Phyllis McGuire, the youngest of the harmonizing, chart-topping trio The McGuire Sisters, died Tuesday at her estate in Las Vegas. She was 89.
McGuire lived a storied life. Discovered when she and her sisters tried out for Arthur Godfrey’s Talent Scouts in 1952, Phyllis and the older Christine and Dorothy McGuire epitomized a certain sweet image of America in the 1950s. Through multiple appearances on The Ed Sullivan Show and the variety shows of Milton Berle, Perry Como, Andy Williams, and Red Skelton, the sisters offered a sugary counterpoint to the burgeoning wave of rock ‘n’ roll acts.
The trio, who matched their hairstyles and dresses, sold millions of records. They toured extensively throughout the ’50s and ’60s, released chart-topping renditions of “Sincerely” and “Sugartime,” and sang for five U.S. presidents. The group broke up in 1968.
Phyllis, who sang lead, launched a successful solo career and often played in Vegas, where she also settled. Her 26,000-square-foot home there was the stuff of legend, boasting an Arc de Triomphe, a structurally integrated 45-foot version of the Eiffel Tower, and a moat with swans in it. In 1989, Phyllis McGuire gave Barbara Walters a look at her estate and jewelry collection, including a 34-karat diamond.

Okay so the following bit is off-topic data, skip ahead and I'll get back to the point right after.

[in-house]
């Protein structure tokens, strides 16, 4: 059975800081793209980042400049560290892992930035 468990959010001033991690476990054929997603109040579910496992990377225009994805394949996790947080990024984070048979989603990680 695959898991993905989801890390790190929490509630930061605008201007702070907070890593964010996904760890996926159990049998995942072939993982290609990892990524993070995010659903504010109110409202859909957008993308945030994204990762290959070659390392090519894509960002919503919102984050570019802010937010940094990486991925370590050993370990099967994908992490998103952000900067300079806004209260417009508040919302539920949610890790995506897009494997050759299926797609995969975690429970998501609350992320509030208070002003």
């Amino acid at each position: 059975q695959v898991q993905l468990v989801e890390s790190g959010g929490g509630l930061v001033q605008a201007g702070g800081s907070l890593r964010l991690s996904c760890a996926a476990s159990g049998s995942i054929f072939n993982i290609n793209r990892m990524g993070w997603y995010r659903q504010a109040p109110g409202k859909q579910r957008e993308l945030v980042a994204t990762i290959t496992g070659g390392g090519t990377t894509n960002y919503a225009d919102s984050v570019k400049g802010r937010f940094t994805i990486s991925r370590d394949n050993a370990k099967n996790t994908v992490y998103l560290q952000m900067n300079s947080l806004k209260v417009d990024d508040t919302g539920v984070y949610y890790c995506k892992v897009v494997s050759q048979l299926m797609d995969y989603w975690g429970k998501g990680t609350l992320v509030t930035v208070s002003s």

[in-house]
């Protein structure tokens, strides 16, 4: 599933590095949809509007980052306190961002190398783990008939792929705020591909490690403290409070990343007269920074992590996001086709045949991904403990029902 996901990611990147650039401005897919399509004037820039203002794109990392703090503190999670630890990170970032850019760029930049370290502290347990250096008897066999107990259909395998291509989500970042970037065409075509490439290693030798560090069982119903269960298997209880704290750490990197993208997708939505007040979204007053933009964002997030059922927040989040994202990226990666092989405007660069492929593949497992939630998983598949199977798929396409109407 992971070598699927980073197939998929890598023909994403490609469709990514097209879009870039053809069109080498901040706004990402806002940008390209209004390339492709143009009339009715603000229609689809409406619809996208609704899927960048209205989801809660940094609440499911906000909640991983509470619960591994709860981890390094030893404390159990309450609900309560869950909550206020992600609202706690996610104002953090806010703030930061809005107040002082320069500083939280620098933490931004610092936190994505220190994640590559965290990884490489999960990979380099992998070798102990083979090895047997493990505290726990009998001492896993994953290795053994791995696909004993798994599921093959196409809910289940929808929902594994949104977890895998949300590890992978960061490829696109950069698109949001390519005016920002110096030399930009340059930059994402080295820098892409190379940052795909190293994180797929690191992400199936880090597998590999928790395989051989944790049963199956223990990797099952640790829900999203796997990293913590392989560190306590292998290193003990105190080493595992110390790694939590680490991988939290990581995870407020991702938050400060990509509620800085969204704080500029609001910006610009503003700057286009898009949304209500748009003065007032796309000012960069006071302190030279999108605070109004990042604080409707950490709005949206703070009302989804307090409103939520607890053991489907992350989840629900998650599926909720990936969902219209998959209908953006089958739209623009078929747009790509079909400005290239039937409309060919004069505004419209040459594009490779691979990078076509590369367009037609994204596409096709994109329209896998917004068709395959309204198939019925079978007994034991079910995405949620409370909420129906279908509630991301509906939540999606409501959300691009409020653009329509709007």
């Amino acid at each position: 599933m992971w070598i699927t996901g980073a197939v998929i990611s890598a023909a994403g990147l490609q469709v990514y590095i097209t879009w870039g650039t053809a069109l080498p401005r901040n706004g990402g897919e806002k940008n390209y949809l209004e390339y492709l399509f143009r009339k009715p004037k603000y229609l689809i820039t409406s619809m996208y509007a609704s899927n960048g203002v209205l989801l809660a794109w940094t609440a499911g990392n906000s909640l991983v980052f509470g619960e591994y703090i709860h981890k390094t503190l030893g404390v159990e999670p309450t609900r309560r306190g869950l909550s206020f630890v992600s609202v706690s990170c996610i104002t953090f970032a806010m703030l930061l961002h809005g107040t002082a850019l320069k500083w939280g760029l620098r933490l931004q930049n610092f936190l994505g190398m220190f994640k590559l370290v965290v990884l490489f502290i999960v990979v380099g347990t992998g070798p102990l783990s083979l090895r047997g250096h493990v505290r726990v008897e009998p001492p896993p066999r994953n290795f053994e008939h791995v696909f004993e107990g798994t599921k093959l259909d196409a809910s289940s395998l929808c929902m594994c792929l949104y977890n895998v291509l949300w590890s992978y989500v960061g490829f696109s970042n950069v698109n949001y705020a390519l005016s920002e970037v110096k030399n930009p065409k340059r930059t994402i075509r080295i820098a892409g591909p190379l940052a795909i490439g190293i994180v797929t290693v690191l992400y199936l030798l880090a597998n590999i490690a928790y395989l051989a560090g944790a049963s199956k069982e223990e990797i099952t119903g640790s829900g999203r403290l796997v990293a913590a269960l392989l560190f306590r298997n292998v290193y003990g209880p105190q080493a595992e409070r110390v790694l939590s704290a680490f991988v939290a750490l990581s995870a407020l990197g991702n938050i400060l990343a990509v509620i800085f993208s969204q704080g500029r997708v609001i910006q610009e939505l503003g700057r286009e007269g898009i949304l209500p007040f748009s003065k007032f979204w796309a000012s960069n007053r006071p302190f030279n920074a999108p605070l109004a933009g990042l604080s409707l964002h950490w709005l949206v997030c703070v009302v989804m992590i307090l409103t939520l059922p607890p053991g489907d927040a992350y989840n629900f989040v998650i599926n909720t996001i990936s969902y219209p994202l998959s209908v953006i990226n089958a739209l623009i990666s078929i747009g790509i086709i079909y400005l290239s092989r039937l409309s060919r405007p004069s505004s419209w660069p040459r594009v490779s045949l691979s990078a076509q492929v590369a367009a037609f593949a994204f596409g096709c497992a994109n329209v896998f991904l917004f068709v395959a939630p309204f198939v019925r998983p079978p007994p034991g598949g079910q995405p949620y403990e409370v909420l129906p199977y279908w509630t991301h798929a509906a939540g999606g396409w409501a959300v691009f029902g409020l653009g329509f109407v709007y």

Her love life was the stuff of legend, as well. In 1961, McGuire met and began seeing mobster Sam Giancana. The public revelation of their relationship damaged her girl-next-door image.
She was compelled to testify about the relationship before a grand jury in Chicago in 1965. McGuire told the jury she traveled worldwide with Giancana, and she knew he was rumored to be a mobster but knew nothing about that side of his life.
“It makes me look terrible,” Phyllis McGuire later told the press. “It would be different if I were on my own, but I’m not a single —- I’m part of a trio. My sisters and my parents — they’re brokenhearted about this.” Giancana was killed at his home in 1975.
Her relationship with Giancana was the subject of HBO’s Sugartime in 1995. Mary-Louise Parker played the singer, and John Turturro played Giancana.
McGuire was married only once, very early in life. She told Walters, “It was a horrible mistake.” While her sisters mostly retired, married, and had children, Phyllis sang on.
The trio reunited in 1986 and toured nightclubs and played casinos in Vegas. The sisters were inducted into the National Broadcasting Hall of Fame in 1994 and the Vocal Group Hall of Fame seven years later. In 2004 they performed on the PBS special Magic Moments: Best of 50’s Pop.
Outside of singing, McGuire acted opposite her friend Frank Sinatra in 1963’s “Come Blow Your Horn.”
Phyllis, born in Middletown, Ohio, on Feb. 14, 1931, was preceded in death by Dorothy in 2012 and Christine in 2018. She shared her lavish estate with longtime companion Mike Davis, an oil tycoon who died in 2016.